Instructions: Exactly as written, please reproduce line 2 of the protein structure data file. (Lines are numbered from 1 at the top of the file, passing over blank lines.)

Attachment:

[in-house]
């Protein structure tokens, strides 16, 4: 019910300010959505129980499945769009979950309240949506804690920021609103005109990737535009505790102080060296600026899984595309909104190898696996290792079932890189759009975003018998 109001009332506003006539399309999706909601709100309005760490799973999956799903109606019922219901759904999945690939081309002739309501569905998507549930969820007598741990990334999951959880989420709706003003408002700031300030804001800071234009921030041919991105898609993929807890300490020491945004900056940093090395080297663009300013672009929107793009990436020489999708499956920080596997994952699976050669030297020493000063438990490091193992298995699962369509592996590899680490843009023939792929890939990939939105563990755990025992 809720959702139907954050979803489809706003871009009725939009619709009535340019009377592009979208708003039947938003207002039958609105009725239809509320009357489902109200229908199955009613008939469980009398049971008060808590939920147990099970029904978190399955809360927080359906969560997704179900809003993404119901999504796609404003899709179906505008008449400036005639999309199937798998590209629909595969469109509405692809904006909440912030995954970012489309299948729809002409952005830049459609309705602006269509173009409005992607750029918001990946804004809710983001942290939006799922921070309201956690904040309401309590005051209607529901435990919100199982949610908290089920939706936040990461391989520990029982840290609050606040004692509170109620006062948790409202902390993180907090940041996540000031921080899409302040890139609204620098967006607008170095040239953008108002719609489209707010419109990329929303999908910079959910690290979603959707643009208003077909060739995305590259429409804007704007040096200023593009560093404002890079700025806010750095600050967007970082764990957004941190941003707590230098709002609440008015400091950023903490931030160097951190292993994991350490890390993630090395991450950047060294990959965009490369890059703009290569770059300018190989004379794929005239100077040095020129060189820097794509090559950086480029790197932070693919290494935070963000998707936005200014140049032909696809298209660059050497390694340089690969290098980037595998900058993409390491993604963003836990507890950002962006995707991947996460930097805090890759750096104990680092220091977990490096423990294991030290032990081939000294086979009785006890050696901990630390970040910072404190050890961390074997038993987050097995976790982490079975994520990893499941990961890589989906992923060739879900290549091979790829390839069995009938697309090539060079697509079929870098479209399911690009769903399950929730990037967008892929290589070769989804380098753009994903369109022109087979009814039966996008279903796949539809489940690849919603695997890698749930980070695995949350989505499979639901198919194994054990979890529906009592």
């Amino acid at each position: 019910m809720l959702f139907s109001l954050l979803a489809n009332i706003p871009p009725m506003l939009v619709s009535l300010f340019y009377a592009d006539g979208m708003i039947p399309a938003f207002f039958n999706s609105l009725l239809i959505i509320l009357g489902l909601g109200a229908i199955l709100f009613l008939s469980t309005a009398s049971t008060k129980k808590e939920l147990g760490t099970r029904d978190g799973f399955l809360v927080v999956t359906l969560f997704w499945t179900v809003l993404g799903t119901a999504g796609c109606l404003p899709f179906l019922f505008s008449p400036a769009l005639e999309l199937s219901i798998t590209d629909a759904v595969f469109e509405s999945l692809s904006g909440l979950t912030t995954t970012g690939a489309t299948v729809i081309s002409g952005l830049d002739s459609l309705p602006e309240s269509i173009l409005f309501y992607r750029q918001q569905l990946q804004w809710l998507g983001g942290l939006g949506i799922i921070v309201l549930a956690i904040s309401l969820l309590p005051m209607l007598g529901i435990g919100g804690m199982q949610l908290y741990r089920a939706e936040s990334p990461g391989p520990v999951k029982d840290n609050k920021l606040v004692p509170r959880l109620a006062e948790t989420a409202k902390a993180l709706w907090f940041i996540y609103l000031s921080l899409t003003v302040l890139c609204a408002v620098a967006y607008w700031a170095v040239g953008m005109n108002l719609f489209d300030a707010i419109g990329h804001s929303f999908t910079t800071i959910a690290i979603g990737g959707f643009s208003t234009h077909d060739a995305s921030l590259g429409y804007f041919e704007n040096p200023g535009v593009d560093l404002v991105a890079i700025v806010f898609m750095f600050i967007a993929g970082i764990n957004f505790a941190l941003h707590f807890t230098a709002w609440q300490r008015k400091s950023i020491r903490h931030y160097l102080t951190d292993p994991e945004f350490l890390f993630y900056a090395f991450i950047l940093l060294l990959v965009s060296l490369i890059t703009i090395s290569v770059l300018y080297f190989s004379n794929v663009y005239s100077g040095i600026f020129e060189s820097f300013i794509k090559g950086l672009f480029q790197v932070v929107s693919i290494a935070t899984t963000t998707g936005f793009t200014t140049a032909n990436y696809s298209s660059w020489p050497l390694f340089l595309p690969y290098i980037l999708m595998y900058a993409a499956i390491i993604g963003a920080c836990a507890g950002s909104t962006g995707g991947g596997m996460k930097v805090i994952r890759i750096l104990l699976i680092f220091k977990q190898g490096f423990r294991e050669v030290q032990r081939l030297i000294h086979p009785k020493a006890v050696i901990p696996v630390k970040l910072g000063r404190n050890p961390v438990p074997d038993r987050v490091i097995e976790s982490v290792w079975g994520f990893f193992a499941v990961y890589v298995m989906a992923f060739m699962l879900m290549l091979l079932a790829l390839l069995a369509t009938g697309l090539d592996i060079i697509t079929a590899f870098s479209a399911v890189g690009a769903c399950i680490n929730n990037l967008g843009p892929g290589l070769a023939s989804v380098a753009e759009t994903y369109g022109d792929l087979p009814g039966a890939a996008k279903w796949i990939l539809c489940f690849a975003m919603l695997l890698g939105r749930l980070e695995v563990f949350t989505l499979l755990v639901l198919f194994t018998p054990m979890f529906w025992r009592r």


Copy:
């Protein structure tokens, strides 16, 4: 019910300010959505129980499945769009979950309240949506804690920021609103005109990737535009505790102080060296600026899984595309909104190898696996290792079932890189759009975003018998 109001009332506003006539399309999706909601709100309005760490799973999956799903109606019922219901759904999945690939081309002739309501569905998507549930969820007598741990990334999951959880989420709706003003408002700031300030804001800071234009921030041919991105898609993929807890300490020491945004900056940093090395080297663009300013672009929107793009990436020489999708499956920080596997994952699976050669030297020493000063438990490091193992298995699962369509592996590899680490843009023939792929890939990939939105563990755990025992 809720959702139907954050979803489809706003871009009725939009619709009535340019009377592009979208708003039947938003207002039958609105009725239809509320009357489902109200229908199955009613008939469980009398049971008060808590939920147990099970029904978190399955809360927080359906969560997704179900809003993404119901999504796609404003899709179906505008008449400036005639999309199937798998590209629909595969469109509405692809904006909440912030995954970012489309299948729809002409952005830049459609309705602006269509173009409005992607750029918001990946804004809710983001942290939006799922921070309201956690904040309401309590005051209607529901435990919100199982949610908290089920939706936040990461391989520990029982840290609050606040004692509170109620006062948790409202902390993180907090940041996540000031921080899409302040890139609204620098967006607008170095040239953008108002719609489209707010419109990329929303999908910079959910690290979603959707643009208003077909060739995305590259429409804007704007040096200023593009560093404002890079700025806010750095600050967007970082764990957004941190941003707590230098709002609440008015400091950023903490931030160097951190292993994991350490890390993630090395991450950047060294990959965009490369890059703009290569770059300018190989004379794929005239100077040095020129060189820097794509090559950086480029790197932070693919290494935070963000998707936005200014140049032909696809298209660059050497390694340089690969290098980037595998900058993409390491993604963003836990507890950002962006995707991947996460930097805090890759750096104990680092220091977990490096423990294991030290032990081939000294086979009785006890050696901990630390970040910072404190050890961390074997038993987050097995976790982490079975994520990893499941990961890589989906992923060739879900290549091979790829390839069995009938697309090539060079697509079929870098479209399911690009769903399950929730990037967008892929290589070769989804380098753009994903369109022109087979009814039966996008279903796949539809489940690849919603695997890698749930980070695995949350989505499979639901198919194994054990979890529906009592």